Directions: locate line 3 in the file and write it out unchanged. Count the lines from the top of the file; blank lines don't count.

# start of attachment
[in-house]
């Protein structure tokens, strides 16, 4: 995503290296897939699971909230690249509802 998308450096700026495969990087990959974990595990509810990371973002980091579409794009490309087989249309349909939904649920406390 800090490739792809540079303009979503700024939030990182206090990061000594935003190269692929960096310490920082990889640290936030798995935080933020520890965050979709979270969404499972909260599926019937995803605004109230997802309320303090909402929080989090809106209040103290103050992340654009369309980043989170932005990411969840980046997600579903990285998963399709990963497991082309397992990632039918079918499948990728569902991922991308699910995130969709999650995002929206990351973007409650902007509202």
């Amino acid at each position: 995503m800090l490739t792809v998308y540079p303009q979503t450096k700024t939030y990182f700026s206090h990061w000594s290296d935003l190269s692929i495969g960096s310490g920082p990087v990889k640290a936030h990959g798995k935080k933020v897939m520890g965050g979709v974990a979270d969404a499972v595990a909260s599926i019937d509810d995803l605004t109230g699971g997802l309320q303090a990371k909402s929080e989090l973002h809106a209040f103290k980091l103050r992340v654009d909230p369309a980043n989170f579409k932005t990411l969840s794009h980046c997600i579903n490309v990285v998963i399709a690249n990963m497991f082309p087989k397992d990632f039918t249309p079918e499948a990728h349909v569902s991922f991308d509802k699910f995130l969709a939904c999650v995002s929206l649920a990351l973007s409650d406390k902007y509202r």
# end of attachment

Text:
């Amino acid at each position: 995503m800090l490739t792809v998308y540079p303009q979503t450096k700024t939030y990182f700026s206090h990061w000594s290296d935003l190269s692929i495969g960096s310490g920082p990087v990889k640290a936030h990959g798995k935080k933020v897939m520890g965050g979709v974990a979270d969404a499972v595990a909260s599926i019937d509810d995803l605004t109230g699971g997802l309320q303090a990371k909402s929080e989090l973002h809106a209040f103290k980091l103050r992340v654009d909230p369309a980043n989170f579409k932005t990411l969840s794009h980046c997600i579903n490309v990285v998963i399709a690249n990963m497991f082309p087989k397992d990632f039918t249309p079918e499948a990728h349909v569902s991922f991308d509802k699910f995130l969709a939904c999650v995002s929206l649920a990351l973007s409650d406390k902007y509202r």